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Fifteen new risk loci for coronary artery disease highlight arterial-wall-specific mechanisms

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Howson, JMM 
Zhao, W 
Barnes, DR 
Ho, W-K 
Young, R 


Coronary artery disease (CAD) is a leading cause of morbidity and mortality worldwide. Although 58 genomic regions have been associated with CAD thus far, most of the heritability is unexplained, indicating that additional susceptibility loci await identification. An efficient discovery strategy may be larger-scale evaluation of promising associations suggested by genome-wide association studies (GWAS). Hence, we genotyped 56,309 participants using a targeted gene array derived from earlier GWAS results and performed meta-analysis of results with 194,427 participants previously genotyped, totaling 88,192 CAD cases and 162,544 controls. We identified 25 new SNP-CAD associations (P < 5 × 10(-8), in fixed-effects meta-analysis) from 15 genomic regions, including SNPs in or near genes involved in cellular adhesion, leukocyte migration and atherosclerosis (PECAM1, rs1867624), coagulation and inflammation (PROCR, rs867186 (p.Ser219Gly)) and vascular smooth muscle cell differentiation (LMOD1, rs2820315). Correlation of these regions with cell-type-specific gene expression and plasma protein levels sheds light on potential disease mechanisms.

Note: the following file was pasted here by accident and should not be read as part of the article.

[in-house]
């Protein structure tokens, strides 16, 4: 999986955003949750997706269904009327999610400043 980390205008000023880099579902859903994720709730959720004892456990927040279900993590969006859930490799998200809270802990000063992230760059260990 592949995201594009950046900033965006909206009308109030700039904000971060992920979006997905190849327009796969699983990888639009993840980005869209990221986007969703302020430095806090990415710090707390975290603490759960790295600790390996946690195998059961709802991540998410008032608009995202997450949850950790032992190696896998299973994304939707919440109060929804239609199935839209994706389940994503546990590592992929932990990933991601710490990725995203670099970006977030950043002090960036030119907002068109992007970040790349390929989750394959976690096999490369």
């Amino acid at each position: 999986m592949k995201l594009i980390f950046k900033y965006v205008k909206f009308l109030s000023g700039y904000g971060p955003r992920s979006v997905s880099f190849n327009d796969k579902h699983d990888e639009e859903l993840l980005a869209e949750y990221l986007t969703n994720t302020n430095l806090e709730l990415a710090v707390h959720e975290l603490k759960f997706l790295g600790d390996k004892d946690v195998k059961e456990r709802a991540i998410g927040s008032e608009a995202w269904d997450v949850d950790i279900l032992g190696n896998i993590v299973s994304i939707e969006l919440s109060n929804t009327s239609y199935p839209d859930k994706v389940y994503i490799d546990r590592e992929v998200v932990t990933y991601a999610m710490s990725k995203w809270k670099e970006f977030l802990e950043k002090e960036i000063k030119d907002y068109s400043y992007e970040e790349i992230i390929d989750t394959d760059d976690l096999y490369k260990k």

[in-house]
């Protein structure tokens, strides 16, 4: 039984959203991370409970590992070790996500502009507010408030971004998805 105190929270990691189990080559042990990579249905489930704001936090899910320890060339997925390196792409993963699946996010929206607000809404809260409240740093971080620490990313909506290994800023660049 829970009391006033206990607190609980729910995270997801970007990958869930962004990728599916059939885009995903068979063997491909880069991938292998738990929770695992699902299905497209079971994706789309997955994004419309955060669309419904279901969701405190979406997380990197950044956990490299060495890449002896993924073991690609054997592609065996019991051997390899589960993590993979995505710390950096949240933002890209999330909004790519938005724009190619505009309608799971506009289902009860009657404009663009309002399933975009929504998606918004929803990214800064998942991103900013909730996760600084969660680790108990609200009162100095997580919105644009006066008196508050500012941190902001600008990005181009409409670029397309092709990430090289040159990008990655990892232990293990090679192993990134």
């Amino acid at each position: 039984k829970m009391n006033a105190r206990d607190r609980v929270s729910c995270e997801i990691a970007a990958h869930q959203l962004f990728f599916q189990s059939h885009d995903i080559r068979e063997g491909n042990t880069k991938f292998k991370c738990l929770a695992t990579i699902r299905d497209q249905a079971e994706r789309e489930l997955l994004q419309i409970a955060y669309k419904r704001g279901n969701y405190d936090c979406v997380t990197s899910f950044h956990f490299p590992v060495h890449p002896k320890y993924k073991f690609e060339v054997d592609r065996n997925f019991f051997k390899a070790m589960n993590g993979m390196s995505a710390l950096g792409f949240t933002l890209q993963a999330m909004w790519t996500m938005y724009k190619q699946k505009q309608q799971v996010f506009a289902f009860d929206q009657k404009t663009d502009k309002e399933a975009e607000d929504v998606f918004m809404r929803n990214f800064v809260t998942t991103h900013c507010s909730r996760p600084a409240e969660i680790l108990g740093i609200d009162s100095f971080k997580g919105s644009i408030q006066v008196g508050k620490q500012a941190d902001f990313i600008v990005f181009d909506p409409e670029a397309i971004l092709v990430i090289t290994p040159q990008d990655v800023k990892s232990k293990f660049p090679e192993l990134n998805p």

cardiovascular diseases, genome-wide association studies

Journal Title

Nature Genetics

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Nature Publishing Group
Medical Research Council (MR/L003120/1)
Medical Research Council (G0800270)
European Research Council (268834)
British Heart Foundation (CH/12/2/29428)
British Heart Foundation (None)
British Heart Foundation (SP/09/002/27676)
British Heart Foundation (SP/02/002/14543)
Medical Research Council (G0800270/1)
J.D. is a British Heart Foundation Professor, European Research Council Senior Investigator and NIHR Senior Investigator. J.D.E. and A.D.J. were supported by NHLBI Intramural Research Program funds. N.F. is supported by R21HL123677-01 and R56 DK104806-01A1. N.S. is supported by the British Heart Foundation and is an NIHR Senior Investigator. T.L.A. is supported by NIH career development award K23DK088942. This work was funded by the UK Medical Research Council (G0800270), the British Heart Foundation (SP/09/002), the UK National Institute for Health Research Cambridge Biomedical Research Centre, the European Research Council (268834), European Commission Framework Programme 7 (HEALTH-F2-2012-279233) and Pfizer. The eQTL database construction was supported by NHLBI intramural funds.